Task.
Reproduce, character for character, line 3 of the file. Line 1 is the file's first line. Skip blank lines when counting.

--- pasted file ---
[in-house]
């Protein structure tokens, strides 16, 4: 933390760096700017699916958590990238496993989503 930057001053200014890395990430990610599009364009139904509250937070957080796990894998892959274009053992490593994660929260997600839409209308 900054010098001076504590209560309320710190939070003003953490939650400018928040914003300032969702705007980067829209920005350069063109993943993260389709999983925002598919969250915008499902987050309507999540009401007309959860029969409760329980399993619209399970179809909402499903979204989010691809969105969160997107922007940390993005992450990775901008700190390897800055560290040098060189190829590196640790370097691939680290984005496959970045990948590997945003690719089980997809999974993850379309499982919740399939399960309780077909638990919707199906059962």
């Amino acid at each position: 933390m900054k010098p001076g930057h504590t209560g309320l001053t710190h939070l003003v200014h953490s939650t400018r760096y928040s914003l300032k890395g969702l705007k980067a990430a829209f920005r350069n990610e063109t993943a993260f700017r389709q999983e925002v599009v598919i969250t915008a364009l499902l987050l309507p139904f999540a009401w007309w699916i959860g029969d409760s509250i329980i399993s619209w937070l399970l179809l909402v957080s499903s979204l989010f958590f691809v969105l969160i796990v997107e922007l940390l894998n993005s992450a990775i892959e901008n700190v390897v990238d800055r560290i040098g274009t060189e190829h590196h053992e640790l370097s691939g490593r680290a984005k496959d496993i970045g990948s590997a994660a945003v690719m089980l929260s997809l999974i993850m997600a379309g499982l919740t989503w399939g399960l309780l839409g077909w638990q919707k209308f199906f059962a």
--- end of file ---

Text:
């Amino acid at each position: 933390m900054k010098p001076g930057h504590t209560g309320l001053t710190h939070l003003v200014h953490s939650t400018r760096y928040s914003l300032k890395g969702l705007k980067a990430a829209f920005r350069n990610e063109t993943a993260f700017r389709q999983e925002v599009v598919i969250t915008a364009l499902l987050l309507p139904f999540a009401w007309w699916i959860g029969d409760s509250i329980i399993s619209w937070l399970l179809l909402v957080s499903s979204l989010f958590f691809v969105l969160i796990v997107e922007l940390l894998n993005s992450a990775i892959e901008n700190v390897v990238d800055r560290i040098g274009t060189e190829h590196h053992e640790l370097s691939g490593r680290a984005k496959d496993i970045g990948s590997a994660a945003v690719m089980l929260s997809l999974i993850m997600a379309g499982l919740t989503w399939g399960l309780l839409g077909w638990q919707k209308f199906f059962a």